What’s a Person to Do?

Computer calendars, paper agendas, whiteboards, bullet journals, organizers, and more. So many ways to get organized and so little time (yes, I see the irony in that). These days, more than ever, it seems as though everyone is rushing around, and yet it also seems as though people complain about getting very little done. Some people plan out every minute of their waking days, and some people go with the flow, the very thought of writing out a schedule a true anchor on their ankle. As a writer, planning out my day and week is a guide to what I’d like to accomplish (note: I wrote what I’d like to accomplish – my next blog will address writing goals and the individual; this blog is only about the different methods by which to get started). Internal accountability is a major part of writing, although I am thankful I also have an accountability partner to keep me on the straight and narrow. While everyone has a different way to organize their time for maximum efficiency, here are some tips about to-do list and daily organizers.

  1. To thine own self be true. If you work well with computers and hate killing trees, you should use your computer planners. Don’t fix what’s not broken! I’ve discovered that except for the big events, like doctor appointments and children’s events, I’m not good with planning my day or week or month with a computer. I need a pen and paper for itemizing what has to get done. But stick with what works well with you. If you’re going all in for a Google calendar or an app, make sure it’s downloaded to all your devices and synced. What’s more, make sure you update it regularly.
  2. Figure out what works for you. When my daughter started college, I grabbed a free agenda that her college was passing out. Talk about a changed person. I liked the format and the space it gave me to write down what needed to be done. Think about your needs as it suits your life. As a write-at-home mom, I need a wall calendar to keep my kids’ activities straight, but my agenda is for my personal writing goals and what I need to get done each day. My new planner is extra awesome because in the back, it also has space for monthly goals and notes to myself. In addition to writing, I can also include special cleaning tasks or special events ahead of time.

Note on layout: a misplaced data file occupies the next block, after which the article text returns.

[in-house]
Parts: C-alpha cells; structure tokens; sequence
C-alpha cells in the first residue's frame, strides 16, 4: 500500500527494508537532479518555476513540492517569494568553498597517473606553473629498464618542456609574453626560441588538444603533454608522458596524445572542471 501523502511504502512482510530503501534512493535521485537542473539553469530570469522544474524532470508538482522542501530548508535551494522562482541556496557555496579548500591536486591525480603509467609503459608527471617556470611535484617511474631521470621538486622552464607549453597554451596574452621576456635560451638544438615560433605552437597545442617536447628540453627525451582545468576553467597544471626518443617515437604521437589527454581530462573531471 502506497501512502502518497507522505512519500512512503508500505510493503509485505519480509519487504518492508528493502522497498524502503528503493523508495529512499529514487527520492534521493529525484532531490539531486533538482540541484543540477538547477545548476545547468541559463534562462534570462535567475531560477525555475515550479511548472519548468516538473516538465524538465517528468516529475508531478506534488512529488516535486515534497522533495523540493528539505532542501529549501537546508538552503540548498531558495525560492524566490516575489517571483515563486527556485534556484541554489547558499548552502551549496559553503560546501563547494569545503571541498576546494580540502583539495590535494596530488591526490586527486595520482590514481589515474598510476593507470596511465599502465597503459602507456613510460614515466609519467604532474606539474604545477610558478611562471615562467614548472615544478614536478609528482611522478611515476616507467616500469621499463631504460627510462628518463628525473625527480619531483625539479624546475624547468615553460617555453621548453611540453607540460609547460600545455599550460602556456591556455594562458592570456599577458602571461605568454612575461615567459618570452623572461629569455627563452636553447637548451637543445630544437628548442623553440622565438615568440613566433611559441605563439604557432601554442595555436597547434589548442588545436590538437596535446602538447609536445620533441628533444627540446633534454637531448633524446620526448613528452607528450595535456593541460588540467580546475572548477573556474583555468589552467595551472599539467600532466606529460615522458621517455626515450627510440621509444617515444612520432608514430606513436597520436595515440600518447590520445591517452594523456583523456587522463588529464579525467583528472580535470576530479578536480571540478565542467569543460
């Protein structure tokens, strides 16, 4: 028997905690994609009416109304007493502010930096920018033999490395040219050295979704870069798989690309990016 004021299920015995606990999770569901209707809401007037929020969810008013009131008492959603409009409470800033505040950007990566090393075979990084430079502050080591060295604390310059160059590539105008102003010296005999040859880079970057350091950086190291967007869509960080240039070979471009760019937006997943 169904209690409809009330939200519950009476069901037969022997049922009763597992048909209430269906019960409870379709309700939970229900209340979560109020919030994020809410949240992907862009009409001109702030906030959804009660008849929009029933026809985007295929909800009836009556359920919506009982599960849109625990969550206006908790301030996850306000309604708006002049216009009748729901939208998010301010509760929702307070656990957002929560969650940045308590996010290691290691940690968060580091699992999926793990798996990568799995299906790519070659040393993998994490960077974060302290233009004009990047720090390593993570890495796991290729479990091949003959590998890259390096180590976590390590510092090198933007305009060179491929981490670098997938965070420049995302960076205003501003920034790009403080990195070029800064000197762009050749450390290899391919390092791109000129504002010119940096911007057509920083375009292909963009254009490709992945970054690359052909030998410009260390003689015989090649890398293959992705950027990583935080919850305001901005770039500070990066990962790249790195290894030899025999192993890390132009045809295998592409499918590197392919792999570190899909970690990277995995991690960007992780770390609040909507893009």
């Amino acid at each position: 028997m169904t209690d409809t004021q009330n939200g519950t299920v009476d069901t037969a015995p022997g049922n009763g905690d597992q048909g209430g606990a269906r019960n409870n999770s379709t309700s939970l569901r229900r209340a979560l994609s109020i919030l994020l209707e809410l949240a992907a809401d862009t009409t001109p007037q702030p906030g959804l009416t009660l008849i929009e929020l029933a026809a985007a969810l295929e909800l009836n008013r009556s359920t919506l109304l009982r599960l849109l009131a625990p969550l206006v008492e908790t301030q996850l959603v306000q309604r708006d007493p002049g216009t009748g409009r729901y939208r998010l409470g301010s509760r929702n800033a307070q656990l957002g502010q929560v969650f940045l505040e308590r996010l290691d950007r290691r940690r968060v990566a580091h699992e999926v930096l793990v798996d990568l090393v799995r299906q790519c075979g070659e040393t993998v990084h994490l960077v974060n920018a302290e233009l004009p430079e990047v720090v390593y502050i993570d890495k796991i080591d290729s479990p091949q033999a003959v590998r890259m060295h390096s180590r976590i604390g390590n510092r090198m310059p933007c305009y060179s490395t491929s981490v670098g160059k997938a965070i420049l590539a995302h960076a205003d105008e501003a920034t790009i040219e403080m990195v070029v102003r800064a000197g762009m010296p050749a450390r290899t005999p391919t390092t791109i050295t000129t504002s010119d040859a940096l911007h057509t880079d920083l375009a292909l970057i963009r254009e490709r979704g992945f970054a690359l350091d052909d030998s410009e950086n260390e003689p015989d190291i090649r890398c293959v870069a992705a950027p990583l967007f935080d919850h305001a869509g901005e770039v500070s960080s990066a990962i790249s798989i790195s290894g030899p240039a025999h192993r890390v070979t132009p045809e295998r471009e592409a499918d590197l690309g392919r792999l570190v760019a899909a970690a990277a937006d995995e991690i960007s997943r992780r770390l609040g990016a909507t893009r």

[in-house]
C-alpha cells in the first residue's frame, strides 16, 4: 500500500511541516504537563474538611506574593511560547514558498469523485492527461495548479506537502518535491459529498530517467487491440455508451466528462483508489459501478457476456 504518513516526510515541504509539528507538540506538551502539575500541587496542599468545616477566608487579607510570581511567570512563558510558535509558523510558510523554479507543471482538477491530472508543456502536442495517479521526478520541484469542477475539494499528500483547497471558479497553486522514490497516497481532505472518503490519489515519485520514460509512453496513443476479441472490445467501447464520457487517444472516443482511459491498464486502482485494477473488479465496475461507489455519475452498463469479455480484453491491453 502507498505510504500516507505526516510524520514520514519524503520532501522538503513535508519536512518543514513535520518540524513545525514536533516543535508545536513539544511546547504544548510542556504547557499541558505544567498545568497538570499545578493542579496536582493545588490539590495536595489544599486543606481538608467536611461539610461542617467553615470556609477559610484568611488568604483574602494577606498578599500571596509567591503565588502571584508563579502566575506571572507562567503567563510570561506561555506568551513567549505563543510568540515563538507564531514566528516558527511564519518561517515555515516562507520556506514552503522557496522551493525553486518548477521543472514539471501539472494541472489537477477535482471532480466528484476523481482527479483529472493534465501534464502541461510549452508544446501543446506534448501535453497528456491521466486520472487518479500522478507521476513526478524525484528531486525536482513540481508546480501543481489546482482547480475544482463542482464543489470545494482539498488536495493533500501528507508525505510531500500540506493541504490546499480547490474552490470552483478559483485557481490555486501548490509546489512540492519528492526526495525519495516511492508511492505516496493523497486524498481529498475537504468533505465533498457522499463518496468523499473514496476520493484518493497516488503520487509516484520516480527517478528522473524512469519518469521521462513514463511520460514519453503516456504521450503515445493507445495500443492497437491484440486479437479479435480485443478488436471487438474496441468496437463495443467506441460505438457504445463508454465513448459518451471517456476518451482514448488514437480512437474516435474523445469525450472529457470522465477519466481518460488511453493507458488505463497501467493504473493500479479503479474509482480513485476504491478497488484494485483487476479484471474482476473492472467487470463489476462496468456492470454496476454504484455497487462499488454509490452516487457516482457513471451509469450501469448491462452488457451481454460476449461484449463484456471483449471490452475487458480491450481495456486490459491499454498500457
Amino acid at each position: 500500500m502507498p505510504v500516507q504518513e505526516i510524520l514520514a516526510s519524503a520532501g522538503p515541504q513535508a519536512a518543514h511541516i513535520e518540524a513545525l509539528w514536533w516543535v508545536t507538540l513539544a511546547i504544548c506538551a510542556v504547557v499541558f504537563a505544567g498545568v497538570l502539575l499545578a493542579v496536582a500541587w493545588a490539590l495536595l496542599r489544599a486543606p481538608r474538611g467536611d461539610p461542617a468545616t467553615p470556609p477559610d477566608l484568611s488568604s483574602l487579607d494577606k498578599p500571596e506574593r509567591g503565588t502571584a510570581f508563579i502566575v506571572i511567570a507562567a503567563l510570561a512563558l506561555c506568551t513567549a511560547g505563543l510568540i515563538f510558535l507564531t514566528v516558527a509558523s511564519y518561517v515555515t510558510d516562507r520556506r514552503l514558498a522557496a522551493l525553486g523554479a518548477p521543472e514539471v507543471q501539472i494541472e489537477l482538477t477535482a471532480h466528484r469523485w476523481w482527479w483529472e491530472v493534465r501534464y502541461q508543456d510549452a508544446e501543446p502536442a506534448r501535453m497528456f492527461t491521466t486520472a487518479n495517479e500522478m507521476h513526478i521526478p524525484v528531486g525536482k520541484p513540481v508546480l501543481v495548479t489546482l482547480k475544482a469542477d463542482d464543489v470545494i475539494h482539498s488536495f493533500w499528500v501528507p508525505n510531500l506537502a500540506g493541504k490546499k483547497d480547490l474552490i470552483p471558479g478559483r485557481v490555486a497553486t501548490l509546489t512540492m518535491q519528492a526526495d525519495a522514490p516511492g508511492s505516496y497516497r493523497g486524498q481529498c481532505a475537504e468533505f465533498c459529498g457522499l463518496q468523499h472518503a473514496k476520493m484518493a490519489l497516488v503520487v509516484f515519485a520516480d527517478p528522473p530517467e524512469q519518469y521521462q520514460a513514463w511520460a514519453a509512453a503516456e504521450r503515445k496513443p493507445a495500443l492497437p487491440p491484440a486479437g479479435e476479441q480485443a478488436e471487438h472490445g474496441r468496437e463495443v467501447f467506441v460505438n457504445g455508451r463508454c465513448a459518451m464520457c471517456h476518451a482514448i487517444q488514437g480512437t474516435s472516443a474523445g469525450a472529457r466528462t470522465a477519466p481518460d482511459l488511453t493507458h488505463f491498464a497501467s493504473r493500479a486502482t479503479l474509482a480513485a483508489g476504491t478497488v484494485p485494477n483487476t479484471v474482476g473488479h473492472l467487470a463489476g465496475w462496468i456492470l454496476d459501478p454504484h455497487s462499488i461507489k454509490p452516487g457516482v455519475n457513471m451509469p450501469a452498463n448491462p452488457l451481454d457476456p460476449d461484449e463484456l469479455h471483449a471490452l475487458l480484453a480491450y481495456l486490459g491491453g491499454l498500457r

3. Don’t be shy. If you’re just getting started with trying to organize your writing time (or knitting time or some other craft), then it’s okay to include some “gimmes” to cross off so you’ll feel better about what you’ve accomplished. If you need to write down “brush your teeth” in order to cross it off, that’s okay. Eventually, you won’t keep writing down extra stuff, and you’ll streamline it to what works best for you. But once again, be truthful. Don’t bite off more than you can chew so you won’t constantly disappoint yourself.
  4. One last tip. If your method is taking more time than why you’re organizing your time, it might be a sign you need a new organizational method. If you love making journals and that’s your craft and way to relax, that’s great. But if you’re a writer and you find you’re spending more time decorating and doodling in your planner, it might be time to put down the planner and write.

To-do lists are a way for me to see in black and white what I have to get done for the day. My agenda is a way for me to plan out what needs to be done in a realistic time frame. What are your favorite ways to make to-do lists and keep organized?

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